TYLER, Texas — Texas' new tethering law is now in effect making the unlawful restraint of a dog a criminal offense.
Deborah Dobbs, president and founder of the SPCA of East Texas, says this will help paint a clearer picture for law enforcement and animal control officers when it comes to taking appropriate action against violators.
“One of the biggest hurdles has been the confusion and the vagueness about what’s considered appropriate confinement, appropriate shelter, appropriate care for the animals,” said Dobbs.
The biggest change is the ban of chains and heavy weights as restraints which Dobbs explains are common in dog fighting.
“What has been used historically, and tragically, for dog fighting is tow chains and logging chains," Dobbs said. "Chains that I can’t even pick up. Chains that one dog would have to wear around its neck for its entire life to reach its food, its water and its shelter.”
Tethering or restraining a dog is not illegal, as long as it is done in a humane way.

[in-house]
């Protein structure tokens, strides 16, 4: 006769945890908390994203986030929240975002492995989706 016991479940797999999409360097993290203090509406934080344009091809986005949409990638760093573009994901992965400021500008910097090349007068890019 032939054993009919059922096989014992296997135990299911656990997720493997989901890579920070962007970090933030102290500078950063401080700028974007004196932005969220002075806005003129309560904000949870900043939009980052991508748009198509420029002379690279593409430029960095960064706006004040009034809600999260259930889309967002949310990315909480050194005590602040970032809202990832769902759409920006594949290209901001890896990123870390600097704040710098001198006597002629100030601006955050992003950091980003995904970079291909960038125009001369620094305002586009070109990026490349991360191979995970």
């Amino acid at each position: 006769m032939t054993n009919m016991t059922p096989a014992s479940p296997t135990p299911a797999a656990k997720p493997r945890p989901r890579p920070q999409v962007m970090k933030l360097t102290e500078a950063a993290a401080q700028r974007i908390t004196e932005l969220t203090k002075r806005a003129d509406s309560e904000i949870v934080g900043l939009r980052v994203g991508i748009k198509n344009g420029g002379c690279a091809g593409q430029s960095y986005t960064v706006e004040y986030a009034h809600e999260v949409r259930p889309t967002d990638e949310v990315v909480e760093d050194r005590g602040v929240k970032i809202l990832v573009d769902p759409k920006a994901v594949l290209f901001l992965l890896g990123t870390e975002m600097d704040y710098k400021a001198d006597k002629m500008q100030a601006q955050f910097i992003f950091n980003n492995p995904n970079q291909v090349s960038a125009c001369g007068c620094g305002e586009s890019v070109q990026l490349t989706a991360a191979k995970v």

The new law, also known as the Safe Outdoor Dogs Act, will enforce requirements such as having adequate shelter for the animal that allows it room to sit or stand in a normal position with access to food and clean water.
Dobbs says even with the newer guidelines rural areas are facing the issue of staffing needs.
“Numerous counties have no animal control," Dobbs said. "The only people they can call on is there local law enforcement or constables.”
On Tuesday afternoon, the SPCA of East Texas and Smith County Animal Control were called out to a location that was holding approximately 70 dogs on one property.
Smith County Constable Josh Joplin also responded to the call.
“Unfortunately in this situation where we are out today, they have shelter but the dogs are facing malnourishment, they’re facing disease problems, issues with not being fed proper," said Joplin. "There’s many situations on this property today that we’re dealing with and all of them are different."
The SPCA and local law enforcement will have information on how to report animal cruelty cases and information on the new law going into effect.
If you do not have animal control, contact your local constable, sheriff's office or police dept.